Contact Us

Denver Has Shed 244K SF Of Its Coworking Space Since 2019

Denver Has Shed 244K SF Of Its Coworking Space Since 2019
Coworking spaces have dealt with challenges related to the pandemic.

Metro Denver’s inventory of coworking space has decreased by 8.7%, or 244K SF, since before the pandemic, bringing the total to 2.6M SF across the region, according to a new analysis by CBRE Group Inc.

The decrease mirrors the rest of the country, with coworking providers shedding 9% of their space nationwide following the onset of the pandemic in early 2020, with total inventory now reaching just over 80M SF. 

Shared space operators were hit hard early in the pandemic as stay-at-home orders kept users at home, drying up leasing revenue. Even after limited reopening was allowed for offices, coworking spaces had to ensure social distancing, proper cleaning and other precautions to make tenants feel safe, actions that were complicated by the signature open-plan design of the spaces, meant to encourage socializing before the coronavirus.

Among the first Denver coworking locations to close in the wake of Covid-19 was Charley Co., a women’s-only workspace occupying nearly 6K SF inside The Source. Charley Co. had been open for less than a year when the pandemic hit, and it was an example of the extent of the challenges faced, especially by newly established providers.

And the best-known coworking provider, WeWork, dealt with a double whammy in early 2020 in the form of a pandemic paired with the fallout from a failed initial public offering in September 2019. Before Covid-19, WeWork was the largest single occupier of coworking space in metro Denver with 29% of the market share, and it was growing quickly, leasing space in some of the city’s newest and most iconic buildings.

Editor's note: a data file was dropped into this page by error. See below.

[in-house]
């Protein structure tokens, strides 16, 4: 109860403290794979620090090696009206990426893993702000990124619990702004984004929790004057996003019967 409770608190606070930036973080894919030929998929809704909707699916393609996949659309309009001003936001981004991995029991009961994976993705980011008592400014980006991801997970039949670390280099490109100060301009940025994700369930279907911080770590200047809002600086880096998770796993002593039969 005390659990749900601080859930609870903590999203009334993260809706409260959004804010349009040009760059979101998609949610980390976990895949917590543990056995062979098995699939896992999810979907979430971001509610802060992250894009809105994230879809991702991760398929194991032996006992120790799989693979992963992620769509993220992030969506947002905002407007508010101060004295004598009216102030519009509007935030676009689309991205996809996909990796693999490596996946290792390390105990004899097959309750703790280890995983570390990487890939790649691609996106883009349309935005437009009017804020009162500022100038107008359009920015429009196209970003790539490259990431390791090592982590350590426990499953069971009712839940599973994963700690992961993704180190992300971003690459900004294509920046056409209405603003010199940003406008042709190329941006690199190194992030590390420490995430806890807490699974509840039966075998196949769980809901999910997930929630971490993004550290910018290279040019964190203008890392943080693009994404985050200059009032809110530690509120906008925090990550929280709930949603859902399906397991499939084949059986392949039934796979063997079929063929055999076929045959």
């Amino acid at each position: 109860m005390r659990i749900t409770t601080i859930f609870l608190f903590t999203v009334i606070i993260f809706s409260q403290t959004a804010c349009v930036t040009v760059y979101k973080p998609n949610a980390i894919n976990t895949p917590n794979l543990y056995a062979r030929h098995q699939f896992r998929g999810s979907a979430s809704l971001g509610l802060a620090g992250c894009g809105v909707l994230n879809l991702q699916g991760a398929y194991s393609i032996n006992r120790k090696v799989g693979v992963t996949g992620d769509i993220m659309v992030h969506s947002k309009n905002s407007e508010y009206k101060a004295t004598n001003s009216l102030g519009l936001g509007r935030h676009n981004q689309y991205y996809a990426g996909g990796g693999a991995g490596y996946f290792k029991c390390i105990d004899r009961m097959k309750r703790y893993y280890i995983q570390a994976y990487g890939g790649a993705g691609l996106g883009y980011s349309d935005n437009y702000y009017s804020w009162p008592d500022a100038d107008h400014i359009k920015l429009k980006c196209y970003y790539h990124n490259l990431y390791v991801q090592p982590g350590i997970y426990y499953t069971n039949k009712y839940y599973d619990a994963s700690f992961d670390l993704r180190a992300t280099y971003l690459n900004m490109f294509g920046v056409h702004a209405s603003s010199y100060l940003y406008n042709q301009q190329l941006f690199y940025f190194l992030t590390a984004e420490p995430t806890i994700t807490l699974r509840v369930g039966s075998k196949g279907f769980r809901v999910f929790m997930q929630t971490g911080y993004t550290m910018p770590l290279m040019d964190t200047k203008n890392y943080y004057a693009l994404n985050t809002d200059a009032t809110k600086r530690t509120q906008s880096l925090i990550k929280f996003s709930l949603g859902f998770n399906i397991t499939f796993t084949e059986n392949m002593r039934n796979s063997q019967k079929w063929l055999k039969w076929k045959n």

But in 2021, as the executives placed in charge of the company following the failed IPO scaled back operations, WeWork said that it would close four Denver locations, totaling a reported 230K SF, although it later reopened one. It is unclear now how much space WeWork currently leases in metro Denver.

Despite its scaling back, local executives don’t expect coworking to go away. Denver has the seventh-highest percentage of coworking space relative to the overall office supply at 2.2%, according to CBRE’s data. Instead, the industry is in the midst of a reconfiguration, much like the larger office market. 

Flexible office space can play a valuable role in a company’s real estate portfolio,” CBRE Senior Managing Director and Colorado Market Leader Katie Kruger said in a press release. “It provides a nimble way to expand and contract, which is never more important than now as companies implement hybrid work strategies and assess how their employees will use the office moving forward.”

CBRE predicts that 2022 will be a growth year for coworking in terms of occupancy and square-footage gains, as large companies look for flexibility in their return-to-office strategies.